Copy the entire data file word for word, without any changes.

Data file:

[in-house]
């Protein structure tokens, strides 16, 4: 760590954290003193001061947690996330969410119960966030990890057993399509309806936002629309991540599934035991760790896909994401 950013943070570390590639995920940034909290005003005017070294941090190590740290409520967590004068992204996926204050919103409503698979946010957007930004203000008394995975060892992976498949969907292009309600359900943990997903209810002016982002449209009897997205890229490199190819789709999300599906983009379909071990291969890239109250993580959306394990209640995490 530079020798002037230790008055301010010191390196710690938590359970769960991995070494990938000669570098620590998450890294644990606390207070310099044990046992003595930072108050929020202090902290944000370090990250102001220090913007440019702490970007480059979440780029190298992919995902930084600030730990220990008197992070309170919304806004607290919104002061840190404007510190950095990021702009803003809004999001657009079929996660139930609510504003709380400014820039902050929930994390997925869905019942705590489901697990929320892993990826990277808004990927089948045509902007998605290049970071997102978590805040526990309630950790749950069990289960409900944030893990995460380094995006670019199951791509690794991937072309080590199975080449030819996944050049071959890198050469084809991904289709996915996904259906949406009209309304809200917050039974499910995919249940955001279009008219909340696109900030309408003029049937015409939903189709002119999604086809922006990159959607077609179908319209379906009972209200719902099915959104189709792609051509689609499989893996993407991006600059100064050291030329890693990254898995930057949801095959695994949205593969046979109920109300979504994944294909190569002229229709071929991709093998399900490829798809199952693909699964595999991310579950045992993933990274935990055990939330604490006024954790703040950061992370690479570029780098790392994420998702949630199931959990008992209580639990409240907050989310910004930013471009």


[in-house]
């Protein structure tokens, strides 16, 4: 760590954290003193001061947690996330969410119960966030990890057993399509309806936002629309991540599934035991760790896909994401 950013943070570390590639995920940034909290005003005017070294941090190590740290409520967590004068992204996926204050919103409503698979946010957007930004203000008394995975060892992976498949969907292009309600359900943990997903209810002016982002449209009897997205890229490199190819789709999300599906983009379909071990291969890239109250993580959306394990209640995490 530079020798002037230790008055301010010191390196710690938590359970769960991995070494990938000669570098620590998450890294644990606390207070310099044990046992003595930072108050929020202090902290944000370090990250102001220090913007440019702490970007480059979440780029190298992919995902930084600030730990220990008197992070309170919304806004607290919104002061840190404007510190950095990021702009803003809004999001657009079929996660139930609510504003709380400014820039902050929930994390997925869905019942705590489901697990929320892993990826990277808004990927089948045509902007998605290049970071997102978590805040526990309630950790749950069990289960409900944030893990995460380094995006670019199951791509690794991937072309080590199975080449030819996944050049071959890198050469084809991904289709996915996904259906949406009209309304809200917050039974499910995919249940955001279009008219909340696109900030309408003029049937015409939903189709002119999604086809922006990159959607077609179908319209379906009972209200719902099915959104189709792609051509689609499989893996993407991006600059100064050291030329890693990254898995930057949801095959695994949205593969046979109920109300979504994944294909190569002229229709071929991709093998399900490829798809199952693909699964595999991310579950045992993933990274935990055990939330604490006024954790703040950061992370690479570029780098790392994420998702949630199931959990008992209580639990409240907050989310910004930013471009």